More drought expected during growing season
The Royal Netherlands Meteorological Institute (KNMI) has sent a clear warning in its 23 Climate Scenario outlook for the Netherlands: “The Netherlands must prepare for more severe weather extremes.” The KNMI’s climate scenarios are extensive examinations of how climate change is poised to impact the Netherlands. These scenarios are categorized into four distinct types based on greenhouse gas emissions (high or low) and the alteration of seasons (dry or wet). They predict rising average temperatures, prolonged heatwaves, increasing drought, more frequent extreme summer rainfall, and wetter winters.
Critical Indicator: Precipitation Deficit
When it comes to evaluating the repercussions of drought on arable farming, we emphasize a pivotal indicator: the precipitation deficit during the growing season. This deficit is the variance between the precipitation received and the moisture lost through evaporation. For our analysis, the growing season, stretching from April 1 to September 30, is of paramount importance.
Fig. 1.: Maximum precipitation deficit (KNMI, 2023)
Drought occurrence and severity a high risk
Profound changes are anticipated in the maximum precipitation deficit during the growing season. From 1991 to 2020, this deficit averaged 160 mm. Fast forward to 2050, and an increase in the participation deficit is foreseen, ranging from 181 to 216 mm. This entails a rise of 13 to 35 percent in precipitation deficit, contingent on the specific scenario.
In short: Drought is anticipated to become a more prevalent occurrence in the coming years.
Assessing Extreme Drought from 2013 to 2022
To gain insight into the potential implications of an anticipated increase in prolonged dry periods for arable farmers, RABO Bank recently published the report “Akkerbouwer wordt zoetwatermanager” (The arable farmer is a fresh water manager). The report compares historical experiences with extreme drought spanning the last decade.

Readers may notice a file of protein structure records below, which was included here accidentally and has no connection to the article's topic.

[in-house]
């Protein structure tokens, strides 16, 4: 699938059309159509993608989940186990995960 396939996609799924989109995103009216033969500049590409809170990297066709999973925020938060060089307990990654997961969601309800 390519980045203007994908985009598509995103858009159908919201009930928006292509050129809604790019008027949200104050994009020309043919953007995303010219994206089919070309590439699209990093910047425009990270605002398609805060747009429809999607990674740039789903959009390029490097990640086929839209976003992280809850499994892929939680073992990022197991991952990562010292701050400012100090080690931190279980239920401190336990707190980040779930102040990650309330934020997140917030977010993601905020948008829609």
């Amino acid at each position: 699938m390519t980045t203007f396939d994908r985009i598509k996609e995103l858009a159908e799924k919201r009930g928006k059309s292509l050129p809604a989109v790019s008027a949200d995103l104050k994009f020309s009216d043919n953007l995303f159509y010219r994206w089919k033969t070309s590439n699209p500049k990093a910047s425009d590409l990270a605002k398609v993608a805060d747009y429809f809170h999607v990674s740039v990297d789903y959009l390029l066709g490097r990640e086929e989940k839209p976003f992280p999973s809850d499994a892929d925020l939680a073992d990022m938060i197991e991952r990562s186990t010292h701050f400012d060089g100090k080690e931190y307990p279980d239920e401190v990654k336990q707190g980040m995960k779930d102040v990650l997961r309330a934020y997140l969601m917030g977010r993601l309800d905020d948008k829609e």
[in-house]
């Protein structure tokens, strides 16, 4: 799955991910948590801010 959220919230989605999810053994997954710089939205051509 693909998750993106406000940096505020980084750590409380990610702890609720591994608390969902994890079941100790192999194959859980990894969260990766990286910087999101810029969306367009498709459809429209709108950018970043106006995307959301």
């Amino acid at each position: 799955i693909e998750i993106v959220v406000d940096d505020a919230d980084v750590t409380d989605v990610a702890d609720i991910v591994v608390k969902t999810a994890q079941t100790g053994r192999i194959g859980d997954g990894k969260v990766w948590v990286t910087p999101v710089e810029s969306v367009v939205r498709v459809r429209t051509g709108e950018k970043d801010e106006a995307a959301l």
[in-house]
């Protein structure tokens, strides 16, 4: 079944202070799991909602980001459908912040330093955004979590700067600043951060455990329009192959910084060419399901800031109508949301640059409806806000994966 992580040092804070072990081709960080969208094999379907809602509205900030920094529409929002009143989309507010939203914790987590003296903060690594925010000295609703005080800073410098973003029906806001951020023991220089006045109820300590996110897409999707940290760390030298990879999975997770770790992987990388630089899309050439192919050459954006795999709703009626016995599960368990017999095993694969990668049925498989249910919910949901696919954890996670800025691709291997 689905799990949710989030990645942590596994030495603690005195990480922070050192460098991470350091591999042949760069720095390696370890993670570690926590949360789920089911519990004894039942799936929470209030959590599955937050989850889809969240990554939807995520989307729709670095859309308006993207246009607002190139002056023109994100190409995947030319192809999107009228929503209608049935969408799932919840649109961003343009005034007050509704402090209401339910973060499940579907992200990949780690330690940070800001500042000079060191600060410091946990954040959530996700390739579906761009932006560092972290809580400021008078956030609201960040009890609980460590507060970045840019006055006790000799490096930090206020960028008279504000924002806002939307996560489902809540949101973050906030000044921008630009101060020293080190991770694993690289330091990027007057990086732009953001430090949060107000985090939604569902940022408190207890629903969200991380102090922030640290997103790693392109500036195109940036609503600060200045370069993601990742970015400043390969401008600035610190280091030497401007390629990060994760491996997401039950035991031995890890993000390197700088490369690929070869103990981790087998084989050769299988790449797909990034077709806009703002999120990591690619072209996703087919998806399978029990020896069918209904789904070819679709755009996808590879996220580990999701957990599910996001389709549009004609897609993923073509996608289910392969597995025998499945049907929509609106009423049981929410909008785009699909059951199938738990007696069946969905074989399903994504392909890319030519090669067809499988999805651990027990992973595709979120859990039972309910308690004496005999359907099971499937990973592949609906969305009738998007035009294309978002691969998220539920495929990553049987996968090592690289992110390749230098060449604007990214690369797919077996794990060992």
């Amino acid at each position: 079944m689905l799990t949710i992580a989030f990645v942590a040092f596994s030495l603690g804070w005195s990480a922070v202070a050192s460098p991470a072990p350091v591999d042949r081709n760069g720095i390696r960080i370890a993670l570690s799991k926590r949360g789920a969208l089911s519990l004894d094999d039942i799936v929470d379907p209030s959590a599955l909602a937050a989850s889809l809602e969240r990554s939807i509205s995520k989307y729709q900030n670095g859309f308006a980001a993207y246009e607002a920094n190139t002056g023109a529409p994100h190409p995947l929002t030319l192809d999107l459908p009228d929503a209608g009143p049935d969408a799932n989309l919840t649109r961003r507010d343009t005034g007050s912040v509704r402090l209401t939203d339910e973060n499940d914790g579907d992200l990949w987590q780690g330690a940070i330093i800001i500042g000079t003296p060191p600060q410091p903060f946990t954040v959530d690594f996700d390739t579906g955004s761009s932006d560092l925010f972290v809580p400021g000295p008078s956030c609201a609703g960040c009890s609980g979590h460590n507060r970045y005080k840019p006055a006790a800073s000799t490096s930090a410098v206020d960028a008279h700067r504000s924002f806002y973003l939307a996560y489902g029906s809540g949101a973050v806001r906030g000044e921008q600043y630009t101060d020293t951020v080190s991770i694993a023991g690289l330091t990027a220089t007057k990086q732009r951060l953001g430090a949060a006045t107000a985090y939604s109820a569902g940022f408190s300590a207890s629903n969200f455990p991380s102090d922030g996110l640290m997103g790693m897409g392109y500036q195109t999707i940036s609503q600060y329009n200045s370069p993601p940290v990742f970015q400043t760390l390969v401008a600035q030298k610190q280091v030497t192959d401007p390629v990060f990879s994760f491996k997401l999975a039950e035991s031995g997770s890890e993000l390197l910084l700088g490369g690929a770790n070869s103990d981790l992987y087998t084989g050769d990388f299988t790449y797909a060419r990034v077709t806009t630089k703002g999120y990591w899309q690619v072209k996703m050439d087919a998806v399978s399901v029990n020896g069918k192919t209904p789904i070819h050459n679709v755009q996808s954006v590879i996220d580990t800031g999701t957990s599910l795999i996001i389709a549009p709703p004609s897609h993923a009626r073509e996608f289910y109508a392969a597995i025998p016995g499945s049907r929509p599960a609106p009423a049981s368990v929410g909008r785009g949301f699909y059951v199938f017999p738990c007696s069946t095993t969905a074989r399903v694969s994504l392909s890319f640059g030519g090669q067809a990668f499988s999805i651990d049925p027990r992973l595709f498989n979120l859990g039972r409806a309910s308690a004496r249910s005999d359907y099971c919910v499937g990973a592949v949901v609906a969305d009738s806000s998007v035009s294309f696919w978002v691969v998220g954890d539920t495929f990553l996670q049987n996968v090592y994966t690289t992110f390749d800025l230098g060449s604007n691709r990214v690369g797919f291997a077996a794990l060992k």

Given the most recent arid years encompass 2018, 2020, and 2022, there was obvious precipitation deficit within the growing season. In stark contrast, the years 2014, 2016, and 2021 exhibited comparatively lower deficits in terms of rainfall (as illustrated in Figure 2).
Focusing on the driest years during this timeframe, the report aims to identify the impact on volume yields, market prices, and overall incomes.
Fig. 2.: Average precipitation deficit in the growing season (mm) (KNMI, 2023)
Lower crop yields in dry years
Crop yield is heavily influenced by the water availability. Other factors such as the choice of crop varieties, fertilization, crop protection, intercropping and crop rotation also significantly influence yield, but are also closely tied to the availability of water.
When comparing the deficit in precipitation during the growing season, with the crop volume yields, the general trend of lower yields during dry years (as highlighted in Table 1). This pattern is particularly noticeable in 2018 and 2020. In contrast, the year 2022 saw favorable yields in the cultivation of cereals, sugar beets, and seed potatoes. The noteworthy aspect of 2018 and 2020 is that, despite being drier years, more arable farms employed irrigation practices compared to previous relatively dry years.
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